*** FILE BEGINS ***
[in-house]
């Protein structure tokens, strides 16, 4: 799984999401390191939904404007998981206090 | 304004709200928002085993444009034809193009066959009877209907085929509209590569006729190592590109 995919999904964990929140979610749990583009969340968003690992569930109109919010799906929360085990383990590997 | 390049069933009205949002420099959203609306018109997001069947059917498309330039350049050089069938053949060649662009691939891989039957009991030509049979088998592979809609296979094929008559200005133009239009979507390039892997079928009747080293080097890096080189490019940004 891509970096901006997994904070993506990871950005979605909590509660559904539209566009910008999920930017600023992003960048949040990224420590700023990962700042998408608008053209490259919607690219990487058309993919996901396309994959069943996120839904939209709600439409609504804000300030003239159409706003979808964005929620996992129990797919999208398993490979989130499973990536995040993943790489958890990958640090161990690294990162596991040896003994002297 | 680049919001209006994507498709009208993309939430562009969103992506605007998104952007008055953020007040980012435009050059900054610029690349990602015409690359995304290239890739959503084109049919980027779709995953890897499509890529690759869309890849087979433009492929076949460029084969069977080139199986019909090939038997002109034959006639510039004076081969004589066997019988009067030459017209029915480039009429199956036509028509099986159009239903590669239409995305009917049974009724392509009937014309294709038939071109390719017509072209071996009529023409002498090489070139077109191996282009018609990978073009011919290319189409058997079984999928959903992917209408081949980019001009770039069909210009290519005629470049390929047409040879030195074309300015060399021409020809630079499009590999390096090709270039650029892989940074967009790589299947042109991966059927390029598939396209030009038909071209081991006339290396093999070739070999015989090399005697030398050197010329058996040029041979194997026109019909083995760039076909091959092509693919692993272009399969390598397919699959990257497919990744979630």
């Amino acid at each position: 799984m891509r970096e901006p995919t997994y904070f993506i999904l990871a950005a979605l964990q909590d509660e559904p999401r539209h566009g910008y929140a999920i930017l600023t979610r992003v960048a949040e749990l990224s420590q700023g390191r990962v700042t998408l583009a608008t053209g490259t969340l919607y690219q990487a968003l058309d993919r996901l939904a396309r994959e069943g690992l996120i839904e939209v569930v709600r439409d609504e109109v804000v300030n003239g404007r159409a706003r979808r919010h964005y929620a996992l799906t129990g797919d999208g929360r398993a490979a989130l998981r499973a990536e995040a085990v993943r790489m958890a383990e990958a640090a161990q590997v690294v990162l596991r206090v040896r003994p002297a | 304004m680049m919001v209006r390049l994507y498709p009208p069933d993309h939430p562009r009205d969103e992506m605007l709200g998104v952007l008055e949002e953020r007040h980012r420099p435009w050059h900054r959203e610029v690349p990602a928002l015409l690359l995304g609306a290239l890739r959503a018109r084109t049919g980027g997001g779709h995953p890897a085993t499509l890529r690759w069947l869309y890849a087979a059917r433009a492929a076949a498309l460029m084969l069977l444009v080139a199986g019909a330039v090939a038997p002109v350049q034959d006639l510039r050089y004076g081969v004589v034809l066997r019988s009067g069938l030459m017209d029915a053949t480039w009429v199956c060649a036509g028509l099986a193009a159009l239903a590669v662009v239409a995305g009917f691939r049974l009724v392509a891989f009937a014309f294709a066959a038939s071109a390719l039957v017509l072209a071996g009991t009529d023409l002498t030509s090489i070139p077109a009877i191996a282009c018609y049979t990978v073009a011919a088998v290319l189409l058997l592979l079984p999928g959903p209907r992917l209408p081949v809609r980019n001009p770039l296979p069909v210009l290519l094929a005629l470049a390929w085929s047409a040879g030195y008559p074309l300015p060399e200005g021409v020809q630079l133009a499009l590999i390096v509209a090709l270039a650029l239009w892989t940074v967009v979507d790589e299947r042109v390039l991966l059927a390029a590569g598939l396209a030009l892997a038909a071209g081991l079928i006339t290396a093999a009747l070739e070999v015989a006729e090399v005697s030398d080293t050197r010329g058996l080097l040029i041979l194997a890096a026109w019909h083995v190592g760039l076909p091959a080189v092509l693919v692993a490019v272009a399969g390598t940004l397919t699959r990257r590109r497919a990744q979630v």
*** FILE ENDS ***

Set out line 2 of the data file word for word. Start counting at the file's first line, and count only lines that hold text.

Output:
């Protein structure tokens, strides 16, 4: 799984999401390191939904404007998981206090 | 304004709200928002085993444009034809193009066959009877209907085929509209590569006729190592590109 995919999904964990929140979610749990583009969340968003690992569930109109919010799906929360085990383990590997 | 390049069933009205949002420099959203609306018109997001069947059917498309330039350049050089069938053949060649662009691939891989039957009991030509049979088998592979809609296979094929008559200005133009239009979507390039892997079928009747080293080097890096080189490019940004 891509970096901006997994904070993506990871950005979605909590509660559904539209566009910008999920930017600023992003960048949040990224420590700023990962700042998408608008053209490259919607690219990487058309993919996901396309994959069943996120839904939209709600439409609504804000300030003239159409706003979808964005929620996992129990797919999208398993490979989130499973990536995040993943790489958890990958640090161990690294990162596991040896003994002297 | 680049919001209006994507498709009208993309939430562009969103992506605007998104952007008055953020007040980012435009050059900054610029690349990602015409690359995304290239890739959503084109049919980027779709995953890897499509890529690759869309890849087979433009492929076949460029084969069977080139199986019909090939038997002109034959006639510039004076081969004589066997019988009067030459017209029915480039009429199956036509028509099986159009239903590669239409995305009917049974009724392509009937014309294709038939071109390719017509072209071996009529023409002498090489070139077109191996282009018609990978073009011919290319189409058997079984999928959903992917209408081949980019001009770039069909210009290519005629470049390929047409040879030195074309300015060399021409020809630079499009590999390096090709270039650029892989940074967009790589299947042109991966059927390029598939396209030009038909071209081991006339290396093999070739070999015989090399005697030398050197010329058996040029041979194997026109019909083995760039076909091959092509693919692993272009399969390598397919699959990257497919990744979630």